Stéphane Vassilopoulos works in the “Physiopathology & Therapy of Autosomal Dominant Centronuclear Myopathy” laboratory within the team led by Marc Bitoun, at the institute’s Myology Centre for Research. He and his group* are interested in muscle-cell membrane proteins, particularly, clathrin and its implication in myopathies.
What is the link between autosomal dominant centronuclear myopathy and clathrin?
In 2005, Marc Bitoun showed that mutations in the DNM2 gene encoding dynamin 2, were responsible for autosomal dominant centronuclear myopathy (CNM). However, it is known that this protein is essential for clathrin-dependent endocytosis: it forms a spiral which, through its enzymatic action, cleaves the membrane leading to the release of clathrin vesicles. This mechanism is particularly important since cells exchange with the exterior and a large number of therapeutic agents enter the cell via this route. In 2010, I joined the team to understand the involvement of dynamin through the clathrin pathway, and I began a series of studies on the role of clathrin in muscle cells.
Where did these studies lead you?
For example, the depletion of the clathrin gene by molecular biology techniques leads to an extremely severe and very characteristic muscular dystrophy. We found out by using a platinum replica electron microscopy technique that in cultured cells, the vast majority of clathrin forms flat plaques, networks of hexagons, which are very intimately associated with the cytoskeleton. We have shown that beyond its role in endocytosis, clathrin may play a structural role.
Furthermore, we hypothesised that if the plaques are adhesive structures and that they are associated with the cytoskeleton, then, following mechanical stress such as muscle contractions, they should allow the transmission of mechanical information to the rest of the cell, including the nucleus (ANR-Young Researcher project (2015-2017).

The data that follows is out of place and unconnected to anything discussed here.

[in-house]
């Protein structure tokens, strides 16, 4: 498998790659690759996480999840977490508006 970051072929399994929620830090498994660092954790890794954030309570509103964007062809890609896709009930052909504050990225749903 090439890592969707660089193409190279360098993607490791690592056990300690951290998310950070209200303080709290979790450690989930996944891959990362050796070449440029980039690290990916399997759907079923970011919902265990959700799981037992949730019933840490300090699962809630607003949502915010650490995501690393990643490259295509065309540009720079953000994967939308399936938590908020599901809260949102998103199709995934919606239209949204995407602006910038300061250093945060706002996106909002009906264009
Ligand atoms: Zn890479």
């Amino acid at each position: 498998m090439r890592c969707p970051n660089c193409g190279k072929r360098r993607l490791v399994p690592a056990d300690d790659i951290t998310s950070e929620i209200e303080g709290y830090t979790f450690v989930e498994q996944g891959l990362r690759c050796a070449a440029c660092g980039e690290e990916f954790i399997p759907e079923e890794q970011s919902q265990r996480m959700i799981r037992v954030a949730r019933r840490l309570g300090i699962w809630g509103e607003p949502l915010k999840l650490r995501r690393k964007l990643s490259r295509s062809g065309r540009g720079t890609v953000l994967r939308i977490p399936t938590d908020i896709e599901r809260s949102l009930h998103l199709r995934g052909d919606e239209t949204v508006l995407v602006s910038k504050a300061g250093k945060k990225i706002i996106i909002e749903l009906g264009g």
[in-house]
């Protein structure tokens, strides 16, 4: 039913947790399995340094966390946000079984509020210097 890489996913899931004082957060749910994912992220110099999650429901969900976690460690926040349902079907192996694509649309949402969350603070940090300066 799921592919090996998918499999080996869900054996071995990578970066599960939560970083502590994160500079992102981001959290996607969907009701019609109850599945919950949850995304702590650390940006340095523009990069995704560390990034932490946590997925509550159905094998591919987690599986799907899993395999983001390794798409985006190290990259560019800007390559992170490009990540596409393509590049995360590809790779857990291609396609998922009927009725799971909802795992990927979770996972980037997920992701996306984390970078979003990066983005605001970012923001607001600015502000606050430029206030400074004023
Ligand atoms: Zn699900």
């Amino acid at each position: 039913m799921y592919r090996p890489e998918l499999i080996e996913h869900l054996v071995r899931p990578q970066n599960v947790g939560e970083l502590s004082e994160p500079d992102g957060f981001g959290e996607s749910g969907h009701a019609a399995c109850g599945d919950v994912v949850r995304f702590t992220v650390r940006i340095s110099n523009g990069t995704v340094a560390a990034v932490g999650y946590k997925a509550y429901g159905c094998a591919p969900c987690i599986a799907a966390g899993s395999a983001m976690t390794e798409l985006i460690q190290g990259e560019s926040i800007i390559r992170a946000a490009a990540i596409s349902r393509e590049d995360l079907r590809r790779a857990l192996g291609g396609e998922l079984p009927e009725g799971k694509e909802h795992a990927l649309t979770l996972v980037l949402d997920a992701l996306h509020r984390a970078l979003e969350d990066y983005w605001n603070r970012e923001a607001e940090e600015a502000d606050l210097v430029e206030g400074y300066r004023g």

One must understand that the membrane is the Achilles heel of the muscle cell. It is indeed at this level that proteins, which are very often mutated in muscular dystrophies and myopathies, are found: dystrophin and the dystroglycan complex, integrins which connect with the outside of the cell, and many others. However, clathrin organises the membrane, receptor recycling and the cell structure. The defects produced by mutations of the various proteins with which it interacts will therefore generate myopathies such as centronuclear myopathies, but also desminopathies, or myopathies of unknown etiology.
What are the next steps?
We are unique because we combine original electron microscopy and optical microscopy techniques with the current tools of molecular biology. The use of genetically modified systems to specifically disrupt a particular protein makes it possible to precisely determine its role in the organisation of the cell, by visualising what is happening at a very high resolution. We have collaborations with many researchers, and in particular, several teams from the Institute of Myology and in Paris (Curie Institute, Pasteur, Cochin, etc.).
What is important to us is to understand how transitions between endocytosis vesicles (present in all cells) and plaques (only abundant in muscle cells) occur. This should happen through genetic reorganisation. Indeed, most of the proteins that form clathrin plaques are subject to important alternative splicing, and defects in these pathways are involved in the pathophysiology of many myopathies.
*Gilles Moulay, Postdoctoral Fellow, Agathe Frank and Eline Lemerle, PhD students